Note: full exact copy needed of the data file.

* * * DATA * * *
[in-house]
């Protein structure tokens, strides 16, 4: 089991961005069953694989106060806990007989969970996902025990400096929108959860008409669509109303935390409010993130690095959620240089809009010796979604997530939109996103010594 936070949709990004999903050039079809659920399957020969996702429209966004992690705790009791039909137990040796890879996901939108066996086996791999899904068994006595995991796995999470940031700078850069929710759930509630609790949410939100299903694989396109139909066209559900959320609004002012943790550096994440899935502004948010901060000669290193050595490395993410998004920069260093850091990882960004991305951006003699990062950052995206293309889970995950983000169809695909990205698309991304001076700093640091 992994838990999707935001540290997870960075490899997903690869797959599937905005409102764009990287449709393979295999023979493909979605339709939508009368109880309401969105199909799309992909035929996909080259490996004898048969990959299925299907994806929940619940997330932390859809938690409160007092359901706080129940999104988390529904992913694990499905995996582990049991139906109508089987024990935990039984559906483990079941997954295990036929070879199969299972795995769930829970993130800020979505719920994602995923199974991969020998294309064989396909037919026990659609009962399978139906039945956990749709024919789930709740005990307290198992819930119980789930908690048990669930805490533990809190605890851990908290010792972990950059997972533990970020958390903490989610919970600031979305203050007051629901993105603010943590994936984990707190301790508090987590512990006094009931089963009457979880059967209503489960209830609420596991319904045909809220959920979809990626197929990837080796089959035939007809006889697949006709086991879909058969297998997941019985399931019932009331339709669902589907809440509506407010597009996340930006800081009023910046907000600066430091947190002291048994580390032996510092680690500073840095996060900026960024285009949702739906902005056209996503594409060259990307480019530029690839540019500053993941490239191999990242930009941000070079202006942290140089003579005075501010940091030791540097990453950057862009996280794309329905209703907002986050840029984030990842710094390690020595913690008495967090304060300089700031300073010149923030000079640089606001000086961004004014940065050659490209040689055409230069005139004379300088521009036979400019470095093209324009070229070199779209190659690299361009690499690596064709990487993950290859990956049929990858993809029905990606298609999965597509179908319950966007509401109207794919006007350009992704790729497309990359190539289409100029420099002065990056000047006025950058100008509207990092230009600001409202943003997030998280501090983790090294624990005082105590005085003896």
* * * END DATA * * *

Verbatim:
[in-house]
């Protein structure tokens, strides 16, 4: 089991961005069953694989106060806990007989969970996902025990400096929108959860008409669509109303935390409010993130690095959620240089809009010796979604997530939109996103010594 936070949709990004999903050039079809659920399957020969996702429209966004992690705790009791039909137990040796890879996901939108066996086996791999899904068994006595995991796995999470940031700078850069929710759930509630609790949410939100299903694989396109139909066209559900959320609004002012943790550096994440899935502004948010901060000669290193050595490395993410998004920069260093850091990882960004991305951006003699990062950052995206293309889970995950983000169809695909990205698309991304001076700093640091 992994838990999707935001540290997870960075490899997903690869797959599937905005409102764009990287449709393979295999023979493909979605339709939508009368109880309401969105199909799309992909035929996909080259490996004898048969990959299925299907994806929940619940997330932390859809938690409160007092359901706080129940999104988390529904992913694990499905995996582990049991139906109508089987024990935990039984559906483990079941997954295990036929070879199969299972795995769930829970993130800020979505719920994602995923199974991969020998294309064989396909037919026990659609009962399978139906039945956990749709024919789930709740005990307290198992819930119980789930908690048990669930805490533990809190605890851990908290010792972990950059997972533990970020958390903490989610919970600031979305203050007051629901993105603010943590994936984990707190301790508090987590512990006094009931089963009457979880059967209503489960209830609420596991319904045909809220959920979809990626197929990837080796089959035939007809006889697949006709086991879909058969297998997941019985399931019932009331339709669902589907809440509506407010597009996340930006800081009023910046907000600066430091947190002291048994580390032996510092680690500073840095996060900026960024285009949702739906902005056209996503594409060259990307480019530029690839540019500053993941490239191999990242930009941000070079202006942290140089003579005075501010940091030791540097990453950057862009996280794309329905209703907002986050840029984030990842710094390690020595913690008495967090304060300089700031300073010149923030000079640089606001000086961004004014940065050659490209040689055409230069005139004379300088521009036979400019470095093209324009070229070199779209190659690299361009690499690596064709990487993950290859990956049929990858993809029905990606298609999965597509179908319950966007509401109207794919006007350009992704790729497309990359190539289409100029420099002065990056000047006025950058100008509207990092230009600001409202943003997030998280501090983790090294624990005082105590005085003896």